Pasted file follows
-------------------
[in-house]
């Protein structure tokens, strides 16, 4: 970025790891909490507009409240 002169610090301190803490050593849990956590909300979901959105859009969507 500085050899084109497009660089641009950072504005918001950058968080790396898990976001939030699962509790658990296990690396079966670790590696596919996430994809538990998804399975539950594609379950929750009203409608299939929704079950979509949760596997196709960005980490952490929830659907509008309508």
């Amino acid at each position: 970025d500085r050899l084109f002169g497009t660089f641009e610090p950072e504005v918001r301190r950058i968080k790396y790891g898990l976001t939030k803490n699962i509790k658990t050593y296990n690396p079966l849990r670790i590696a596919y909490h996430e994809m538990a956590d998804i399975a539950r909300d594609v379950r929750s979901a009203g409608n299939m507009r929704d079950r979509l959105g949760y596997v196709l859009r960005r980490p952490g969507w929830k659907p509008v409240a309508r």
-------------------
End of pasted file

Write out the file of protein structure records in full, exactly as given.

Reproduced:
[in-house]
């Protein structure tokens, strides 16, 4: 970025790891909490507009409240 002169610090301190803490050593849990956590909300979901959105859009969507 500085050899084109497009660089641009950072504005918001950058968080790396898990976001939030699962509790658990296990690396079966670790590696596919996430994809538990998804399975539950594609379950929750009203409608299939929704079950979509949760596997196709960005980490952490929830659907509008309508």
């Amino acid at each position: 970025d500085r050899l084109f002169g497009t660089f641009e610090p950072e504005v918001r301190r950058i968080k790396y790891g898990l976001t939030k803490n699962i509790k658990t050593y296990n690396p079966l849990r670790i590696a596919y909490h996430e994809m538990a956590d998804i399975a539950r909300d594609v379950r929750s979901a009203g409608n299939m507009r929704d079950r979509l959105g949760y596997v196709l859009r960005r980490p952490g969507w929830k659907p509008v409240a309508r």